When is barely controlled chaos a good thing? When it's in the service of a happening as inspired and inventive as "Abracadabra." The good folks at the Art and Culture Center of Hollywood put the "fun" in fundraising with this event. It all starts with the largess of a hundred or so local artists who donate works that are then put on display for roughly a month. Follow that with a big party, complete with an open bar, catered edibles, and, as emcee, a magician who works the crowd. Then... More »
The title of this tiny show, which was shoehorned into the Art and Culture Center's smallest display space, is a nifty inside joke that works on multiple levels. First, there's no such artist as Balbone Martinez -- the moniker melds the names of collaborators Michael Balbone and Emily Martinez. Then there's the subject matter of several of the works, which appropriate Christian iconography for subversive ends. And finally, there's an implicit dig at two subsets of contemporary... More »
Unfettered by the demands of the commercial marketplace, the privately supported Art and Culture Center has taken that freedom and run with it, charting a course that sometimes appears to be fearless. Where else, for instance, would you find something as esoteric as "Exploding the Lotus"? That multimedia show displayed the work of nearly two dozen artists from the Indian subcontinent with a strong emphasis on the conceptual. Or how about "Nathan Sawaya: The Art of the Brick," an exhibition... More »
Butterflies, cookies, tree stumps, and other diverse things cryptically appear amid tropical foliage in Craig Kucia's oil paintings, exhibited in a solo show at the Art and Culture Center of Hollywood last year. The Miami-based artist gave up none of his secrets in his all-lowercase titles for the paintings, ranging from "books talked to us as if seasons stayed the age of 12" to "when i begin to forget, tell me things i never knew" and "the best things are made on napkins." Normally we might... More »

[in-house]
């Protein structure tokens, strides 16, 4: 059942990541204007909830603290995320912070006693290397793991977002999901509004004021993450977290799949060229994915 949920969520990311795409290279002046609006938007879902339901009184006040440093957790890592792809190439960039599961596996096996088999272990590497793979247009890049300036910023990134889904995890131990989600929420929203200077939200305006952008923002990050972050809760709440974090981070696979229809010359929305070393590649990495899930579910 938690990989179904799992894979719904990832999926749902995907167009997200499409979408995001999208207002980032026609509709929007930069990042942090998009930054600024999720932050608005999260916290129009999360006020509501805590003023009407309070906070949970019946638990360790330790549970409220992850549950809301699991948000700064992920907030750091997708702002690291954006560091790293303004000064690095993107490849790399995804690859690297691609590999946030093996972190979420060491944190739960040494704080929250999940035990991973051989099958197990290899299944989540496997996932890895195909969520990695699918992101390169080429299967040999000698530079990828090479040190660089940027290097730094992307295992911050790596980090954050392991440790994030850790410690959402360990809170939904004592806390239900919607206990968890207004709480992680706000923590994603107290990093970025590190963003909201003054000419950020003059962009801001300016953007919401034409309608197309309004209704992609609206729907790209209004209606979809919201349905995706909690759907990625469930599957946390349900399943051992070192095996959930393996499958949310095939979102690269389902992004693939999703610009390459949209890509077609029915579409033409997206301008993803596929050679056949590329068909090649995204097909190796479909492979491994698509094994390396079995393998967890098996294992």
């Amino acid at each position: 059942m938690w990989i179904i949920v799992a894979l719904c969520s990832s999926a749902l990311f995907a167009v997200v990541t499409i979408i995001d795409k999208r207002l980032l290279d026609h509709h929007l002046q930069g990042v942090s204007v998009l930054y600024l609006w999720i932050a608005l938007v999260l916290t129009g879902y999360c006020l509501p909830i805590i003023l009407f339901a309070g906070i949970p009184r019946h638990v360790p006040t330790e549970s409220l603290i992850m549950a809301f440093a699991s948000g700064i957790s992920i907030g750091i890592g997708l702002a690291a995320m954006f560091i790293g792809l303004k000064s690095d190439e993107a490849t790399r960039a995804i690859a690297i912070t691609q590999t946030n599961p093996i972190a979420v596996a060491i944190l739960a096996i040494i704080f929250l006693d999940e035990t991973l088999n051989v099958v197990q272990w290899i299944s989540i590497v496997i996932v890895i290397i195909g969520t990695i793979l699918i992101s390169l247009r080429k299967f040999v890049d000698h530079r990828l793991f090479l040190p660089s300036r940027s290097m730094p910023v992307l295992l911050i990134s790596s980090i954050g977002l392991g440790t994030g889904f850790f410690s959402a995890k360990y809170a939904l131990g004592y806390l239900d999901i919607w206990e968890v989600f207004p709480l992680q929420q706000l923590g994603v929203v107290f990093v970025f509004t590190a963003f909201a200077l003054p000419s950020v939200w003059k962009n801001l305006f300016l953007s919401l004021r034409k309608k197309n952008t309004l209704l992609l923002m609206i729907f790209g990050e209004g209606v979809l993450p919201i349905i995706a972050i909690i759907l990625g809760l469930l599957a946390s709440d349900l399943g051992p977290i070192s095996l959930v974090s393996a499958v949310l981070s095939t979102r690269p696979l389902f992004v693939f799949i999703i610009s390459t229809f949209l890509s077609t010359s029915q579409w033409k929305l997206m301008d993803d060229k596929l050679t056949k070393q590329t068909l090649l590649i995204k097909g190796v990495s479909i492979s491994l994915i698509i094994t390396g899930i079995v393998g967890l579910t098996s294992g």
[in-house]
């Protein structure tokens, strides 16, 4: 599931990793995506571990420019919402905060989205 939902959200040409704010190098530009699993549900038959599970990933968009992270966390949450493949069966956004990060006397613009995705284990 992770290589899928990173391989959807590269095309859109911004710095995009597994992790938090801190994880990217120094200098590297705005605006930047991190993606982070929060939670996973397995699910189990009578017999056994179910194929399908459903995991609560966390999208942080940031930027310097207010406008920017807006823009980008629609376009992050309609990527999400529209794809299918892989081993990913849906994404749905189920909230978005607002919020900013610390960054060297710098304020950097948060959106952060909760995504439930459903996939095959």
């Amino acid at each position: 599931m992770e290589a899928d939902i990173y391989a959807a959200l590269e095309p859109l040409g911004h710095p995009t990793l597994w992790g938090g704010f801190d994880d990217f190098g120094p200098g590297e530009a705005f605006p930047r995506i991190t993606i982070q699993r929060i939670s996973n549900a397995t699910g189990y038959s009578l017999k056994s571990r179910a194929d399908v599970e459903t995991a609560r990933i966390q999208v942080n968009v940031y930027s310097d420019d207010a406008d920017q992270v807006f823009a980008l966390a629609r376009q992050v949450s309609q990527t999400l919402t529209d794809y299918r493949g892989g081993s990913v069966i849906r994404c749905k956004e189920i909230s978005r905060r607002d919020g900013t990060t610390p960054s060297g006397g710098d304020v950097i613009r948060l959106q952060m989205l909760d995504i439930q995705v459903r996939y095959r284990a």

You love your rugrats. They're funny, smart, cute, and they rarely vomit at the wrong time. Well, that doesn't mean you don't occasionally want to free yourself and your mate for a Saturday-night romp. Dancing, maybe. Or bowling. Or, hell, just sitting on a bus bench in peace for a few minutes and breathing deeply. Our suggestion: Try stowing the twerps aged 4 to 12 at the Art and Culture Center's parents' night out, which takes place the second Friday of every month and lasts from 6 to 10... More »
Not so long ago, the Art and Culture Center of Hollywood seemed to have fallen into the doldrums. After the departure of an especially adventurous curator (Laurence Pamer), the museum lacked direction and, more important, vision. But then, new curator Samantha Salzinger arrived, and the place has been on a roll ever since. Salzinger's "Fat Painting" show was a defiant celebration of the enduring influence of abstract expressionism that left some critics (although not ours) scratching their... More »
Granted, Fort Lauderdale's Museum of Art may have shaken off some of its stodginess, the Coral Springs Museum of Art may offer the best display space in the area, and the new Palm Beach Institute of Contemporary Art may be the most promising venue in South Florida. But right here, right now, the Art and Culture Center of Hollywood is the most exciting museum around. Credit curator of exhibitions Laurence Pamer for not being hampered by the awkward configuration of a building not originally... More »